Equipped for Fun
You’ll Have as Much Fun as Your Guests When You Plan Ahead for Last-Minute Summer Get-Togethers
It’s enough to make any Martha Stewart wannabe break out in hives, and it has happened to almost all of us. We get that last-minute phone call from an assortment of friends/relatives/co-workers to tell us they’ll be by in 20 minutes. The call is invariably followed by a panicky sprint to the home bar. The desperate inventory check that follows usually goes something like this: four cans of Schlitz, a jug of white zinfandel best used as fly repellant, and an oddly colored dessert liqueur your eccentric aunt brought four years ago that you don’t dare sample.
And that’s fine … as long as you’re expecting the Three Stooges.
Here’s how you can avoid this nightmare: Listen to the pros.
Andrea Difiore is the wine and store manager at Andover Classic Wines in Andover. Ask her what you should have in your summertime liquor cabinet, and there is no hesitation. “Make sure you have plenty of rosé wine,” she says. “It’s the perfect summer sip — as refreshing as white wine, but with the complexity and depth of a red.”
Difiore adds that specialty vodkas are all the rage these days. Cold River, made in Freeport, Maine, is a blueberry-flavored vodka that is terrific mixed with lemonade, she says. Difiore also likes Square One organic cucumber vodka, which tastes great, even when mixed with simple soda water.
Other items Difiore believes should be part of any serious summer mixology session include Pama pomegranate liqueur, Jose Cuervo tequila for margaritas, and a decent gin for gin and tonic, a summer staple. She prefers London or Hendrick’s gin.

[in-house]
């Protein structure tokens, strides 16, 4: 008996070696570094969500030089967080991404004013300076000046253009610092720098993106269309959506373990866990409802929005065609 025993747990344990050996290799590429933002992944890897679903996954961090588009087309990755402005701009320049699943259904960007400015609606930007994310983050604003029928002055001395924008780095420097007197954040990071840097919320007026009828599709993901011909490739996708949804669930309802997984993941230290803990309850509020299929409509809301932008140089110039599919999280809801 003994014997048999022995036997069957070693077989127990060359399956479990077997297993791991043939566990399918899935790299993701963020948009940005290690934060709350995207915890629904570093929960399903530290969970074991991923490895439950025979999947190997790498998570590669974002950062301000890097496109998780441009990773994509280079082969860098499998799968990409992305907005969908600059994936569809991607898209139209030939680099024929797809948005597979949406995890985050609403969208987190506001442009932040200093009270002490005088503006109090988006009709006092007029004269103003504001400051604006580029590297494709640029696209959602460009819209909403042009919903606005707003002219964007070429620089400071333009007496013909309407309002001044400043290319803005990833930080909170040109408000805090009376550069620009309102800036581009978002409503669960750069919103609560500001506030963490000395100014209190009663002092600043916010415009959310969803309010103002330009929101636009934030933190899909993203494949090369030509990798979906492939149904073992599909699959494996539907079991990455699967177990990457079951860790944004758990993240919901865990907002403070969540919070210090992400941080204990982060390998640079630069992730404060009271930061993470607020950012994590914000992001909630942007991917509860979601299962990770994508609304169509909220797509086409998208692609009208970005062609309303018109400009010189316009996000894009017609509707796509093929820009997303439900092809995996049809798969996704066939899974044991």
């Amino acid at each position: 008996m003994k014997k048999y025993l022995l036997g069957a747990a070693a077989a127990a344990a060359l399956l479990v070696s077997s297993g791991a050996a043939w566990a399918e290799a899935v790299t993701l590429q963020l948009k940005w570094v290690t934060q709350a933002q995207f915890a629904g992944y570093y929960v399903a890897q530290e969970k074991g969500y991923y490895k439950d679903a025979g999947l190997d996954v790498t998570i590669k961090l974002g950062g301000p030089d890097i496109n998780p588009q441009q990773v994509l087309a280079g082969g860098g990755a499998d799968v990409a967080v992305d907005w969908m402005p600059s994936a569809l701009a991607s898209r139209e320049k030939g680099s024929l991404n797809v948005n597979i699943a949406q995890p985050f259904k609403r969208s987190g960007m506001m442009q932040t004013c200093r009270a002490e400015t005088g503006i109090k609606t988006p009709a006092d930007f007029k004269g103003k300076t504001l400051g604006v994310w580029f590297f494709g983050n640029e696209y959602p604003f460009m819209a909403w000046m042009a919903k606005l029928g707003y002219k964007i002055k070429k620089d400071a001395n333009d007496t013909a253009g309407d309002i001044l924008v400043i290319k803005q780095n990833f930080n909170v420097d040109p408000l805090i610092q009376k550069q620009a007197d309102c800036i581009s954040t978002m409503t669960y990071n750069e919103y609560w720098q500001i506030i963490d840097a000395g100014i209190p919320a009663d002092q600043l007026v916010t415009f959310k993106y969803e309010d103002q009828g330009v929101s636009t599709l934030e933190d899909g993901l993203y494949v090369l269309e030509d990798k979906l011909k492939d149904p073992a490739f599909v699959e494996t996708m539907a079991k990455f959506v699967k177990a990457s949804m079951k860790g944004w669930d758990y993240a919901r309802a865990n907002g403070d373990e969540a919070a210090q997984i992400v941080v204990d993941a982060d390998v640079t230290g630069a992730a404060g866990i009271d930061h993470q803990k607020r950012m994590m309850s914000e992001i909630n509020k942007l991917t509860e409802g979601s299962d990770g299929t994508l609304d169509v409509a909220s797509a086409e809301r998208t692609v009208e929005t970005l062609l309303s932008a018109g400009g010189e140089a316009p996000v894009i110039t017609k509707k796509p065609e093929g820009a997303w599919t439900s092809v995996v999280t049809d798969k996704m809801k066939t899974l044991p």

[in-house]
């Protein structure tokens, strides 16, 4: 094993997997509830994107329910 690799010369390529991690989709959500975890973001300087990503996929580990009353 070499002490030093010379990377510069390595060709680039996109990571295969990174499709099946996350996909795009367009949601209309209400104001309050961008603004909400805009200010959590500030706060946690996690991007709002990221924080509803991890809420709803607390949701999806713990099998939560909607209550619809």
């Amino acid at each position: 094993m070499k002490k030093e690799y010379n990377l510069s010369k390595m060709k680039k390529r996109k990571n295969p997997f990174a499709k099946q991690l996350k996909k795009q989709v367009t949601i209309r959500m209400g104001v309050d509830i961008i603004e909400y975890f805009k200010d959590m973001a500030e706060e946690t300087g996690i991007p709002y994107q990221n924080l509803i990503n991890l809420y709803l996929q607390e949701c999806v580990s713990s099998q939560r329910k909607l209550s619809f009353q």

She also says St-Germain elderflower liqueur is always a nice addition to any home bar “because you can do so much with it.” One example: St-Germain, prosecco and limoncello.
Now that’s a summertime drink.
Jay Cahill, store manager at Harrington Wine & Liquors in Chelmsford, has a general rule of thumb for warm weather imbibing. “I don’t really like brown liquors during the summer,” he says. “They’re too warm, and they burn. You like things with a little more of a bubble to them in the summer.”
He does like organic vodkas, however, and is also a fan of cucumber-flavored vodka, which he says “makes a mean bloody mary.” Like Difiore, he suggested Jose Cuervo tequila for margaritas. Both feel that high-end tequilas such as Patrón or Cabo Wabo are wasted when used as margarita mixers.
The same logic applies to white rums, according to Cahill. Bacardi will do just fine for most mixed drinks. Captain Morgan spiced rum outsells its competitors 5-1, he adds, and should be another solid member of your basic summer liquor lineup.
And never overlook sangria in all its combinations and permutations. Cahill suggests a white sangria with a sauvignon blanc base.
Sometimes, though, the old ways are still the best ways.
“There’s nothing better,” Cahill says, “than a nice vodka and tonic.” His favorites for mixing vodkas include Absolut and Ketel One. He uses Belvedere or Grey Goose for martinis and other “purer” drinks.
One last summer beverage tip: Buy a big bag of the gummy critters of your choice (bears, worms, lobsters, etc.), and keep it in the freezer. Whenever you make someone a tall, cool cocktail, such as a blueberry-flavored vodka lemonade or a white port spritzer, plop a couple of the frozen candies into the glass. Then pretend you’ve been doing it for years.
Andover Classic Wines
Harrington Wine & Liquors